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Barbara Morrison Stars as “Big Mama” Thornton in New Production

Legendary blues and jazz singer Willie Mae “Big Mama” Thornton was the first to record “Hound Dog,” which Elvis Presley later popularized, and she wrote and first recorded one of Janis Joplin’s biggest hits, “Ball and Chain.” Howlin’ Blues & Dirty Dogs, at the Secret Rose Theatre in North Hollywood, Calif., presents her life story in the form of music, dancing, comedy and drama through Aug. 10. Barbara Morrison (pictured) stars.

The Theatre Perception Consortium wrote and produced the musical, which premiered on July 11.

Thornton began touring as part of the Georgia-based Hot Harlem Revue, where she spent seven years performing. Her recording career began in 1951 when Peacock Records signed her to a contract. Her biggest hit, Jerry Leiber and Mike Stoller’s “Hound Dog,” was No. 1 on the Billboard rhythm and blues chart for nine weeks in 1953. Three years later, Presley recorded his chart-topping version.

Nicknamed “Big Mama” for her stature-she stood more than six feet tall and weighed more than 300 pounds-Thornton was one of the first prominent female blues singers, influenced by singers such as Bessie Smith and Ma Rainey.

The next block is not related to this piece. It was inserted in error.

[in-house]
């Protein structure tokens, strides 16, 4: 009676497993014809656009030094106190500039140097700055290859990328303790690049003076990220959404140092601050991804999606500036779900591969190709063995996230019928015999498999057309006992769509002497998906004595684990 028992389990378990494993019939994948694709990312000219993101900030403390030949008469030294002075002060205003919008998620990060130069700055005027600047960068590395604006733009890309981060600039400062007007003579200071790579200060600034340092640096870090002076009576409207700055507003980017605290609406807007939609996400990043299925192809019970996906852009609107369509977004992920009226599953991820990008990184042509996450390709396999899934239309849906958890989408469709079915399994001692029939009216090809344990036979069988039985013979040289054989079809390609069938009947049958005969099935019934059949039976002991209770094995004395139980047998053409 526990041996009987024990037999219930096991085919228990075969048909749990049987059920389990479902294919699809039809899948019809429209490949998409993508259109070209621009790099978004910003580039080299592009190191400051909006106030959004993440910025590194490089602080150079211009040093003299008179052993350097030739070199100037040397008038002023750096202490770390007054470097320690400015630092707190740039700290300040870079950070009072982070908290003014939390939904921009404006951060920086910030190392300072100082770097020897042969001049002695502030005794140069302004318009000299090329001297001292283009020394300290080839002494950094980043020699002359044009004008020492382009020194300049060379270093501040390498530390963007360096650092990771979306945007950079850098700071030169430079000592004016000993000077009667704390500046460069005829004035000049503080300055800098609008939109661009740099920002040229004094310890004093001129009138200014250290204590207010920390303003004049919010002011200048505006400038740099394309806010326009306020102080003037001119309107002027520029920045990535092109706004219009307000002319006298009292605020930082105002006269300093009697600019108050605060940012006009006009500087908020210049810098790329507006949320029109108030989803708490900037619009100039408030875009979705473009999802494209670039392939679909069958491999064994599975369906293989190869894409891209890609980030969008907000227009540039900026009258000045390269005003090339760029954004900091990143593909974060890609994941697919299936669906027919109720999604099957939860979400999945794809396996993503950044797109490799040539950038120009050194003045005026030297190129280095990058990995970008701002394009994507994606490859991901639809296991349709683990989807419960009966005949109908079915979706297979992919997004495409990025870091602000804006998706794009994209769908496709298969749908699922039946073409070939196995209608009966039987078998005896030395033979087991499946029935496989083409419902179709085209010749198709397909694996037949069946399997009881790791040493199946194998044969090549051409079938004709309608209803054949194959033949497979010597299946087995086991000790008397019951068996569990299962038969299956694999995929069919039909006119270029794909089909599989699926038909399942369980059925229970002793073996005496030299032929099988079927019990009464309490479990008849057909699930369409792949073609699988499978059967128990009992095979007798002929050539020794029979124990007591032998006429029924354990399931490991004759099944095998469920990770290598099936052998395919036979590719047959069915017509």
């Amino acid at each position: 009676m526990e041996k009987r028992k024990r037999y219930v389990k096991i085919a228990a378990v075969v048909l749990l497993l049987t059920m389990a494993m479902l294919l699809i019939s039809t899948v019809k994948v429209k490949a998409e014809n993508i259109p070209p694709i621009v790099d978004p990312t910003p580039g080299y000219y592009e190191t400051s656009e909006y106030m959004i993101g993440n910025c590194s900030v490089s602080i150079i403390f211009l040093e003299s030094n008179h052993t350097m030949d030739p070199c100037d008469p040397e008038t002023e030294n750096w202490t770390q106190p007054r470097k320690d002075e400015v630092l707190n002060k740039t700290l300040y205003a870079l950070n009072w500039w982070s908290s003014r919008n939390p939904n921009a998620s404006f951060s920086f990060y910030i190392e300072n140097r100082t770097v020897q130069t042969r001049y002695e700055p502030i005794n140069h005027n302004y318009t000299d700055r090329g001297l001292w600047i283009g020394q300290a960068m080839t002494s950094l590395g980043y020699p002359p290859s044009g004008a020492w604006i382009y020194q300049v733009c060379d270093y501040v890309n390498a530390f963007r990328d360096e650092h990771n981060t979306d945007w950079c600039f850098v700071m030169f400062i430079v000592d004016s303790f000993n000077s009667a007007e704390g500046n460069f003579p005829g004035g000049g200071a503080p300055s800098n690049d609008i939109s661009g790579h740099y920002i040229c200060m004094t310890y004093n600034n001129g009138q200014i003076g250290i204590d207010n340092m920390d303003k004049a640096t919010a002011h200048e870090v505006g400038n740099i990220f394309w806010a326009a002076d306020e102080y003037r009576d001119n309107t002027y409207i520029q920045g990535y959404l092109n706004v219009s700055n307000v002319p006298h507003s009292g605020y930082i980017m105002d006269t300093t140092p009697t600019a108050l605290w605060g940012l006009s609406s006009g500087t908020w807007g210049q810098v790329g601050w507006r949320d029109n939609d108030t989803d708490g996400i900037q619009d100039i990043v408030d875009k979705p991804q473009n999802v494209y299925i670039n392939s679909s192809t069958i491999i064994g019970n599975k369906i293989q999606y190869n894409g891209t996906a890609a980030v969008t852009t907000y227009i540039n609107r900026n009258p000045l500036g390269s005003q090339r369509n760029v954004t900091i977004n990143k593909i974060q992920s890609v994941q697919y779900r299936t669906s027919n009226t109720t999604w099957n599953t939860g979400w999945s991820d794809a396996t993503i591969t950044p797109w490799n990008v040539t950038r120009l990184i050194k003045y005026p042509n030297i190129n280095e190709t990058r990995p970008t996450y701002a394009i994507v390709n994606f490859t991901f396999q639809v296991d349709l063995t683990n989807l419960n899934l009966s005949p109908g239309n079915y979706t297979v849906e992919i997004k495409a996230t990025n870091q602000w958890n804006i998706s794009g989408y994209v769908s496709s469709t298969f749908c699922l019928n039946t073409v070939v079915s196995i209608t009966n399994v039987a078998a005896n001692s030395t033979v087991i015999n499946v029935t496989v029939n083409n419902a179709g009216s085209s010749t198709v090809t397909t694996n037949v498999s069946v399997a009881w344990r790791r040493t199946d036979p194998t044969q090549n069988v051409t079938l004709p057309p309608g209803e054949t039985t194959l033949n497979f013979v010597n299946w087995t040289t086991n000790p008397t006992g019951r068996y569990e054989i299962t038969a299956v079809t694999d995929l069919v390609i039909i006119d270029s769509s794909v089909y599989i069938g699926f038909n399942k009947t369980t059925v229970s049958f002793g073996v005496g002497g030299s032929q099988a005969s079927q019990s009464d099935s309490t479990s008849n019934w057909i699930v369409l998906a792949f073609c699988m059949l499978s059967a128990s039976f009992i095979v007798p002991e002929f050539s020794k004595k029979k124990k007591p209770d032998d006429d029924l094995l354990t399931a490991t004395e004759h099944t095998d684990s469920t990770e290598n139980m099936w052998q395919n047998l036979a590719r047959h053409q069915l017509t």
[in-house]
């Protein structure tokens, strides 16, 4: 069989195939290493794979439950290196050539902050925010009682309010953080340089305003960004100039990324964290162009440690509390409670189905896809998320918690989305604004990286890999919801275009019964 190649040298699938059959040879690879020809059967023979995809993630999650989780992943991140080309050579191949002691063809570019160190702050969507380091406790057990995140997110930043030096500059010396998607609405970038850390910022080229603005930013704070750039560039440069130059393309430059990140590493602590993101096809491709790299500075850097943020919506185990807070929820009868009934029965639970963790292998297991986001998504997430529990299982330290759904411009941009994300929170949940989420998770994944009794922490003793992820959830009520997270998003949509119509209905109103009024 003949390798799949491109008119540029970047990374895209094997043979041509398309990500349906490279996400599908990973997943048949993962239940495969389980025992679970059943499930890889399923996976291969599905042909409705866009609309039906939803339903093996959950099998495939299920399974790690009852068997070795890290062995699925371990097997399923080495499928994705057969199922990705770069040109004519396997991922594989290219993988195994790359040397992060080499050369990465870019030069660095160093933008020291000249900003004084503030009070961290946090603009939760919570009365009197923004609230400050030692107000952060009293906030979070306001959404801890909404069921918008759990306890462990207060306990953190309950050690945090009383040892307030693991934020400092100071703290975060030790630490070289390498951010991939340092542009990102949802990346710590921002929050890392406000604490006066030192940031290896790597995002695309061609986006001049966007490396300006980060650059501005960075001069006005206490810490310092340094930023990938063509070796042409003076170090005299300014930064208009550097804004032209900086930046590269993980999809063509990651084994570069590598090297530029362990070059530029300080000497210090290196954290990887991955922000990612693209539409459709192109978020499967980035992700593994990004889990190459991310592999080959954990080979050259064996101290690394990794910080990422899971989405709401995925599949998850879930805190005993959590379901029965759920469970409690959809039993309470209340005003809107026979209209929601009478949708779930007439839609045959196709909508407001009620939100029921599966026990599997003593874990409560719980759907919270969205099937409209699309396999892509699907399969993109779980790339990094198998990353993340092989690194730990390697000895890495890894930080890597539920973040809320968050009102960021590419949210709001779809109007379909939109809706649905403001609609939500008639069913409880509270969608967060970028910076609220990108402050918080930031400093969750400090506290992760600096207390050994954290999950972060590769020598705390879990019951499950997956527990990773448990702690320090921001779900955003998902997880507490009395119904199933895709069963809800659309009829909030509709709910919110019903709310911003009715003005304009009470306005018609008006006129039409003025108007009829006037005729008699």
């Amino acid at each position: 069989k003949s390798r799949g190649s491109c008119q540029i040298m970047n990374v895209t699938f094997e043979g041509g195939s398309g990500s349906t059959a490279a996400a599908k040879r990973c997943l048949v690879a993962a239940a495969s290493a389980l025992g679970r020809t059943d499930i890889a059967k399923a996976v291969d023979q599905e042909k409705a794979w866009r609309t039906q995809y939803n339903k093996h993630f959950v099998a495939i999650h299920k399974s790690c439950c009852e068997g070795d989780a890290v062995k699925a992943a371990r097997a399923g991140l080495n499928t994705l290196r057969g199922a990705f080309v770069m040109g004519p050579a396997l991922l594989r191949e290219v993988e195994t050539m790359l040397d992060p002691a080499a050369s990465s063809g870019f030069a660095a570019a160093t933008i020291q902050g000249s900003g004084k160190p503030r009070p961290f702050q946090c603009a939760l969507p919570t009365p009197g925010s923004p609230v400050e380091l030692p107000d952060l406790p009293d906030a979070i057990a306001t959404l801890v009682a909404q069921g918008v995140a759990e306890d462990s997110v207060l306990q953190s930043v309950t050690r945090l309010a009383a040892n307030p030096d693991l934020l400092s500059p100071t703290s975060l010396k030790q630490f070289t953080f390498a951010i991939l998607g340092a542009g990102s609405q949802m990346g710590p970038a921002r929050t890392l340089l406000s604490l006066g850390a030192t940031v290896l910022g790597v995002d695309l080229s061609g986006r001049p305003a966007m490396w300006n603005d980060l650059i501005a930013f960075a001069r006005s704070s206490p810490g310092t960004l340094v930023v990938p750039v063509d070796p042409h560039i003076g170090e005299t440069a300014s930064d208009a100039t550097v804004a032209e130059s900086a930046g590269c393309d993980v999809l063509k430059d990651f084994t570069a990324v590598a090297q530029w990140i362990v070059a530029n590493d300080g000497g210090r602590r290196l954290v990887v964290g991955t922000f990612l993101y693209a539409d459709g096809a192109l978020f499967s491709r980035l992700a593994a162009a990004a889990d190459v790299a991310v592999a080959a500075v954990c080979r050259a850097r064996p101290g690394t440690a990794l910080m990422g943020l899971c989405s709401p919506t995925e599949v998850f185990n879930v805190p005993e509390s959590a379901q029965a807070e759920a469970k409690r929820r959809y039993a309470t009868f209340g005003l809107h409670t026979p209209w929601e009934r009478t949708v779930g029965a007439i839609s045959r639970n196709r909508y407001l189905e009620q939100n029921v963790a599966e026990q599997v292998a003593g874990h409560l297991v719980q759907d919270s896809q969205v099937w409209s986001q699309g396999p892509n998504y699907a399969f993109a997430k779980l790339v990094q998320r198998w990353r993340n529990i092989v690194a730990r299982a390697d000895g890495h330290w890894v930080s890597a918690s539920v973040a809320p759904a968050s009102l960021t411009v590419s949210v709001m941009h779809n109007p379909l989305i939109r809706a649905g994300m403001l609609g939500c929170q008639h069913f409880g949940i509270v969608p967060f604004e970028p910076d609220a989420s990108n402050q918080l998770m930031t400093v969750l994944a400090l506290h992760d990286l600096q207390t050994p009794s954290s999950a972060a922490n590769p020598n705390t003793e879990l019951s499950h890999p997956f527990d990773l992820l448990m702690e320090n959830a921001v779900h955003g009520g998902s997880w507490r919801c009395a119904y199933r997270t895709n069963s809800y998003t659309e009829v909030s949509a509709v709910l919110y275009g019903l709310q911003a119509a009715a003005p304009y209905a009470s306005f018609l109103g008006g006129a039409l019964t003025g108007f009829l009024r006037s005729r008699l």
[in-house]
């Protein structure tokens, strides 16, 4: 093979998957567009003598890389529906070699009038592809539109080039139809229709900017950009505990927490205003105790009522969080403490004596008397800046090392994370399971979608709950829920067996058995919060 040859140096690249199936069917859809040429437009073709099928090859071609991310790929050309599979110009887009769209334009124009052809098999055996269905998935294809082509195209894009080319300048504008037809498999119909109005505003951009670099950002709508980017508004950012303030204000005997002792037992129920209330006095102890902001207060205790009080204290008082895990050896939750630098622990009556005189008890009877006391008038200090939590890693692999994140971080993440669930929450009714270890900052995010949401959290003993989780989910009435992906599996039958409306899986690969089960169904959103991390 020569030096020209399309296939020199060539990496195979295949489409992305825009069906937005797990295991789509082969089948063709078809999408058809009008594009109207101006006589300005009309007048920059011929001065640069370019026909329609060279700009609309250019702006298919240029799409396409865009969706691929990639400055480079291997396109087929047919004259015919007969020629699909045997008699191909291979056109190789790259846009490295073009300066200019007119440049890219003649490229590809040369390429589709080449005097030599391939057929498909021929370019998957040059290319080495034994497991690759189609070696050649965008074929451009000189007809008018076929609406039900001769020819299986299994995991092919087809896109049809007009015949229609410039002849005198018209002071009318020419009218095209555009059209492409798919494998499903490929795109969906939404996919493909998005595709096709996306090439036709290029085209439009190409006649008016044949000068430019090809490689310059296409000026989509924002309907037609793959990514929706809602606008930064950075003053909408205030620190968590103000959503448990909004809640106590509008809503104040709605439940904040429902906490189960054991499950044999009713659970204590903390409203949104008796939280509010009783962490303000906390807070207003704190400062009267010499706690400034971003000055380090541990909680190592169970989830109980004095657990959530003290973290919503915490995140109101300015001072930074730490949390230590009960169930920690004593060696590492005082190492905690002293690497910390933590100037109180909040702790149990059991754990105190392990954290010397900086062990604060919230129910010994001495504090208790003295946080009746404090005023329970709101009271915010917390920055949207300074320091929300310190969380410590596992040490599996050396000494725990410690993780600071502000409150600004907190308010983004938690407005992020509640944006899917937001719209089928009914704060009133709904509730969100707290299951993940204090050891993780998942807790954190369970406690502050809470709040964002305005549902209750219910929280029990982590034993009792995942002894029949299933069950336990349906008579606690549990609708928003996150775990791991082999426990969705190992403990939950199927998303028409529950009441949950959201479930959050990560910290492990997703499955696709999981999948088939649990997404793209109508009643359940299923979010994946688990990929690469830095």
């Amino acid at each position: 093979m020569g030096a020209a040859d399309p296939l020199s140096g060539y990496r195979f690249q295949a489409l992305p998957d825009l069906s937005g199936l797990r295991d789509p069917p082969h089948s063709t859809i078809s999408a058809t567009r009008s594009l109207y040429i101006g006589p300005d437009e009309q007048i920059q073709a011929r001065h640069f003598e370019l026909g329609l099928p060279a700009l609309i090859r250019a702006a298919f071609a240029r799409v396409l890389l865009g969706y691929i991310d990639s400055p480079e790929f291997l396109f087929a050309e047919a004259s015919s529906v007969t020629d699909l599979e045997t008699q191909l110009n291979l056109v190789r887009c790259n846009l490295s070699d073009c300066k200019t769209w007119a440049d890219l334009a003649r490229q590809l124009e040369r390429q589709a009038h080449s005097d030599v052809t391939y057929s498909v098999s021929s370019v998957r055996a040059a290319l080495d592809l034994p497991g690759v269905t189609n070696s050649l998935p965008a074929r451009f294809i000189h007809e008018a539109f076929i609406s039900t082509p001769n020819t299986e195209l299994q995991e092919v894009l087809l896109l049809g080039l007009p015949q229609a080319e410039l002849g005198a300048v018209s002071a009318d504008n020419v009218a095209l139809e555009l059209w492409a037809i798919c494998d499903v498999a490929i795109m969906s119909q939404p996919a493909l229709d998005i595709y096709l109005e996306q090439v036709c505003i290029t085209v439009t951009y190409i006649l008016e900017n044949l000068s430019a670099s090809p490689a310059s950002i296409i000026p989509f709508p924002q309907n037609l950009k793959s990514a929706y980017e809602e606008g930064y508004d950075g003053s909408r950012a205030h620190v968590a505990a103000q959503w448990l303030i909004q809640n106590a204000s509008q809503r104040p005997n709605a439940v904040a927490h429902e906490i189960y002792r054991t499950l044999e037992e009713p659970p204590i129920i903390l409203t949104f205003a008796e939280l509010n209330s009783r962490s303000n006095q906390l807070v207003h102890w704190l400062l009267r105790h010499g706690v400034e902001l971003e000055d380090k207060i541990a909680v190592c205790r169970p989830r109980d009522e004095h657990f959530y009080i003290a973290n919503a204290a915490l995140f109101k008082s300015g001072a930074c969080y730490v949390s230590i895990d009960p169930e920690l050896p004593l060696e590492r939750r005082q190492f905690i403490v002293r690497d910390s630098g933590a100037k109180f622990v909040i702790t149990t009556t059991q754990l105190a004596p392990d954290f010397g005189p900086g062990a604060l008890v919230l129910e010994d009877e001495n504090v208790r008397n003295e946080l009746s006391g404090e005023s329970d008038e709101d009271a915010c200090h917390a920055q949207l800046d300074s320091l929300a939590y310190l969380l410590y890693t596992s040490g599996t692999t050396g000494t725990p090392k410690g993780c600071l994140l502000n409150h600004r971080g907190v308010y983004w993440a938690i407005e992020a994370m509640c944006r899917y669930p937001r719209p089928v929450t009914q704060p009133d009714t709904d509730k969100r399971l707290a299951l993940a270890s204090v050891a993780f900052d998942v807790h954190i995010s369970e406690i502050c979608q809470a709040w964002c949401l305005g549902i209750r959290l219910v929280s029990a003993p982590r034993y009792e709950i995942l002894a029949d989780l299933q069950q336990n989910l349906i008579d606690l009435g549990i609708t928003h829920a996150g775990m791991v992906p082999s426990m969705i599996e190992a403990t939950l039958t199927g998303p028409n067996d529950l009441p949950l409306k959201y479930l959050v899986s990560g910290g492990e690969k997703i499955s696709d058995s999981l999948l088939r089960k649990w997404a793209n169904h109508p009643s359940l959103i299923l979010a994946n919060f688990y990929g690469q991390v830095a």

Her 1968 album Ball n’ Chain featured Lightnin’ Hopkins on guitar and Larry Williams on vocals. Thornton’s career faded in the ’70s and she died of liver failure in 1984.

Jazz vocalist Morrison will fill Big Mama’s shoes during the show. A full-time touring musician, Morrison has performed with Ray Charles, Dizzy Gillespie, Tony Bennett and Etta James, to name a few.

Other cast members include Larney Johnson as Johnny Otis and Don Robey, and Lou Beatty Jr. as Sammy Green. Larry James Robinson serves as technical director and Clara Dupree Clark directs. Clark previously co-wrote and directed the Theatre Perception Consortium production North on Central Avenue.

Performances of Howlin’ Blues & Dirty Dogs take place every Thursday, Friday and Saturday at 8 p.m., as well as Sundays at 7 p.m. until Aug. 10. General admission tickets cost $35.

Originally Published